Brands’ use of hashtags also got me thinking about the legal aspect. Can a brand trademark a hashtag to protect it for their marketing use and prevent others from using it? This is a question I put to Charlie Winckworth, a partner at law firm Hogan Lovells International LLP.
“Brands can apply for a trade mark for a hashtag – and indeed some do,” he told me. “Like any other application though, they will have to meet the absolute grounds requirements, the largest hurdle of which is likely whether the hashtag is devoid of distinctive character. From a legal perspective, what's happening is that the ‘#’ is being ignored, and the remainder of the text is being assessed for registrability. This means that where the hashtag features a well-known house mark, for instance in #shareacoke, it should have no difficulties, but where it's perhaps more prosaic, like #readthis, then it's much more likely to struggle. Of course, the other side to this coin is the goods and services applied for, which could improve or weaken the chances in each case.”
So, from a trade mark perspective, the inclusion of the ‘#’ at the start of the hashtag is almost irrelevant, and any infringement assessment will be between the initial brand and the one that follows – regardless of which is a hashtag.
“Now there are other important points to think about though too,” Winckworth continues. “First, hashtags are flighty things, and often evaporate within weeks, if not days. This means that even if you have the foresight and spend the money protecting them by a trade mark registration, trying to enforce that trade mark is going to seem wildly expensive, particularly if it's after the event. Secondly, you have to think about who is using your hashtag, and where they are in the world. If they are an individual, then even if you wanted to risk the PR backlash, their use may well not be ‘use in the course of trade’, and so not infringement anyway.”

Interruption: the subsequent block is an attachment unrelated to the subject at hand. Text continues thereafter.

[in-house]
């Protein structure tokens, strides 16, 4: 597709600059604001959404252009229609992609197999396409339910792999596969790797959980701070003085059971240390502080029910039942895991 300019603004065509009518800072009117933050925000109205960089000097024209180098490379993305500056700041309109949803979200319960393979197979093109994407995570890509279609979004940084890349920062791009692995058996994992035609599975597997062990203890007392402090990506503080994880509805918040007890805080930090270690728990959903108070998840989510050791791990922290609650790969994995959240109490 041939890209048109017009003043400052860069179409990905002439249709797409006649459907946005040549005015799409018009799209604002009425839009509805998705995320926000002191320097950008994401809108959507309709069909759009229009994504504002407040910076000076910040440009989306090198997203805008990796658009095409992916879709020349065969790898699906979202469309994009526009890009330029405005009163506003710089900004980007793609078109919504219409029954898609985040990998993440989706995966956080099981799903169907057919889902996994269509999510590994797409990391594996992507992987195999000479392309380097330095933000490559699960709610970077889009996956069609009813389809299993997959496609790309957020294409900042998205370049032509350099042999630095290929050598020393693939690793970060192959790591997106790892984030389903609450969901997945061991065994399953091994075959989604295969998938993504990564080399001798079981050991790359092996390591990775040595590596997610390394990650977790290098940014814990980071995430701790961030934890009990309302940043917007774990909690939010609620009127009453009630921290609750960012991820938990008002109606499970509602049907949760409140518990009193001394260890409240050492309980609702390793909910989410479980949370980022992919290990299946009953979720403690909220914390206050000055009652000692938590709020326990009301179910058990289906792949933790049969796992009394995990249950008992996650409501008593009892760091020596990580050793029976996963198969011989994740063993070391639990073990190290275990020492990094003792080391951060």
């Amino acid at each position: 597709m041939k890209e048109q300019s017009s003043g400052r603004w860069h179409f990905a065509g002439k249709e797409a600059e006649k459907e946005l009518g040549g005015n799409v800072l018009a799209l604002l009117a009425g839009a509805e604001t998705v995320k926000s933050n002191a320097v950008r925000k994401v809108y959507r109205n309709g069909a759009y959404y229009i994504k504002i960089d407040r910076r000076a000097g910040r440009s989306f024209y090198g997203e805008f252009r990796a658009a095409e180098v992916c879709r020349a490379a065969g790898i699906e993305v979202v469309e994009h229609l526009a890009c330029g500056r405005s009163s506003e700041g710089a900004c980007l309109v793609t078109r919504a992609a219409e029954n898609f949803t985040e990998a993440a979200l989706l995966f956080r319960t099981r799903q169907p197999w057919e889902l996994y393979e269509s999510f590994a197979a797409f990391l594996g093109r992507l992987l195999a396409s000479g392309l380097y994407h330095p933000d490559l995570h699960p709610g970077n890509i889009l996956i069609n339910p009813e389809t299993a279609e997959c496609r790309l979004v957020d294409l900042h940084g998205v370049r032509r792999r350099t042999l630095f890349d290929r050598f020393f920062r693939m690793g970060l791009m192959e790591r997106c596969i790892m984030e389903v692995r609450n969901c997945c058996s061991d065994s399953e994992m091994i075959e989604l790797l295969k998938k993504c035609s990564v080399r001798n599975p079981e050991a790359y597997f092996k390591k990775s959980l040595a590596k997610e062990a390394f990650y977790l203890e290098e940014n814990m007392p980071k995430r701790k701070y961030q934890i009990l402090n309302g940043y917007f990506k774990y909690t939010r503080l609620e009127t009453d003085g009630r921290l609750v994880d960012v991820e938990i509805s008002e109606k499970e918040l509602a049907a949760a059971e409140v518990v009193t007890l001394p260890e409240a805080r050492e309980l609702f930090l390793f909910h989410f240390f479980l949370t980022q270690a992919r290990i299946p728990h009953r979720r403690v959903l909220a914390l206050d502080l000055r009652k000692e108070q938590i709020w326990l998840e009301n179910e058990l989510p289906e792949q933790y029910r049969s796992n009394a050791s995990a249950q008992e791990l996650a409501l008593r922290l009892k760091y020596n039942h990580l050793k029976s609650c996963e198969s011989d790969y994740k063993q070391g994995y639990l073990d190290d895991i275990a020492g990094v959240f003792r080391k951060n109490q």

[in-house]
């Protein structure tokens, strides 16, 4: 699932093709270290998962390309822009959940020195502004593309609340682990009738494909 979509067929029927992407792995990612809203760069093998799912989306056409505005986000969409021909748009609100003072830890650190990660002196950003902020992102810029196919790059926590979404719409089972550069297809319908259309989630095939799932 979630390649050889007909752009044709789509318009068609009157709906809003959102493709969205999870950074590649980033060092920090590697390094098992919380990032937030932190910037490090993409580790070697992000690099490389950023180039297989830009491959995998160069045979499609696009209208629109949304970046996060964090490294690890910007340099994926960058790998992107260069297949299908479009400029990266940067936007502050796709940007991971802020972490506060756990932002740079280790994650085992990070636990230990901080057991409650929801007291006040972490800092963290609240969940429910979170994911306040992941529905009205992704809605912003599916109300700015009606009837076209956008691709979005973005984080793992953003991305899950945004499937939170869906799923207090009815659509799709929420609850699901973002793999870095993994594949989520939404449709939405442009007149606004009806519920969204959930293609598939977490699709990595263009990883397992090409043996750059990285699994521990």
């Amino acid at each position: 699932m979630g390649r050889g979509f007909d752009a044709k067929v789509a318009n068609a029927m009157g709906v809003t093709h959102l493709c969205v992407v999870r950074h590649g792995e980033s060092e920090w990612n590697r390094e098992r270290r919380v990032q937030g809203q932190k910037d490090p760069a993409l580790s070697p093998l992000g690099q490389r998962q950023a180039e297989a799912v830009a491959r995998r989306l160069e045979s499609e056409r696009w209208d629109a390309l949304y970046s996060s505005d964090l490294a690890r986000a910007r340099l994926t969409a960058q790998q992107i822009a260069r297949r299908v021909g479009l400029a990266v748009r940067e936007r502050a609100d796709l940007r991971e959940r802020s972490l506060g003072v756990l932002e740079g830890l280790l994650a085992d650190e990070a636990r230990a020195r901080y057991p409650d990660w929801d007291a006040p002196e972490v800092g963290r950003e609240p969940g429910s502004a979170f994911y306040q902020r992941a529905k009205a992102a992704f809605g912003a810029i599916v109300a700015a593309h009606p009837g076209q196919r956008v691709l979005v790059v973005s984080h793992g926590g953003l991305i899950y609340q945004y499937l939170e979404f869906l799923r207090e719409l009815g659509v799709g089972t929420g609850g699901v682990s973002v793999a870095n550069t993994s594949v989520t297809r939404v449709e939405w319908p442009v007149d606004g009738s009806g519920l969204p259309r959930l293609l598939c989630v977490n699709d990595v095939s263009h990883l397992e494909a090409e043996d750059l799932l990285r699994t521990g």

Furthermore, Winckworth points out that finding where that person is could be expensive, and chasing them in overseas jurisdictions requires very deep pockets.
“If on the other hand the user is a competitor in your jurisdiction, then commercially at least you might want to take some sort of action, but again, is the legal route the best option? I doubt it. For a fraction of the price, I bet your PR team come up with a witty way of firing a shot back at them, which both wins over consumers and makes the competitor warier next time,” Winckworth concludes.
In summary, hashtags are an absolute must when it comes to social media but, as with everything, they have to be used wisely. Brands should get involved in conversations, by all means – that’s the point of the hashtag – but only when they are relevant and the brand can add value. When using for their own campaigns they need to be super careful and think one step ahead as to what the public response could be.
Hogan Lovells’ Winckworth sums up: “The success of the hashtag lies in its simplicity and ability to garner rapid engagement. For a brand, those are of course its risks too. A degree of brand hijacking is to be expected – and could even be spun to your advantage - but careful management of any response is the key to finding that line.”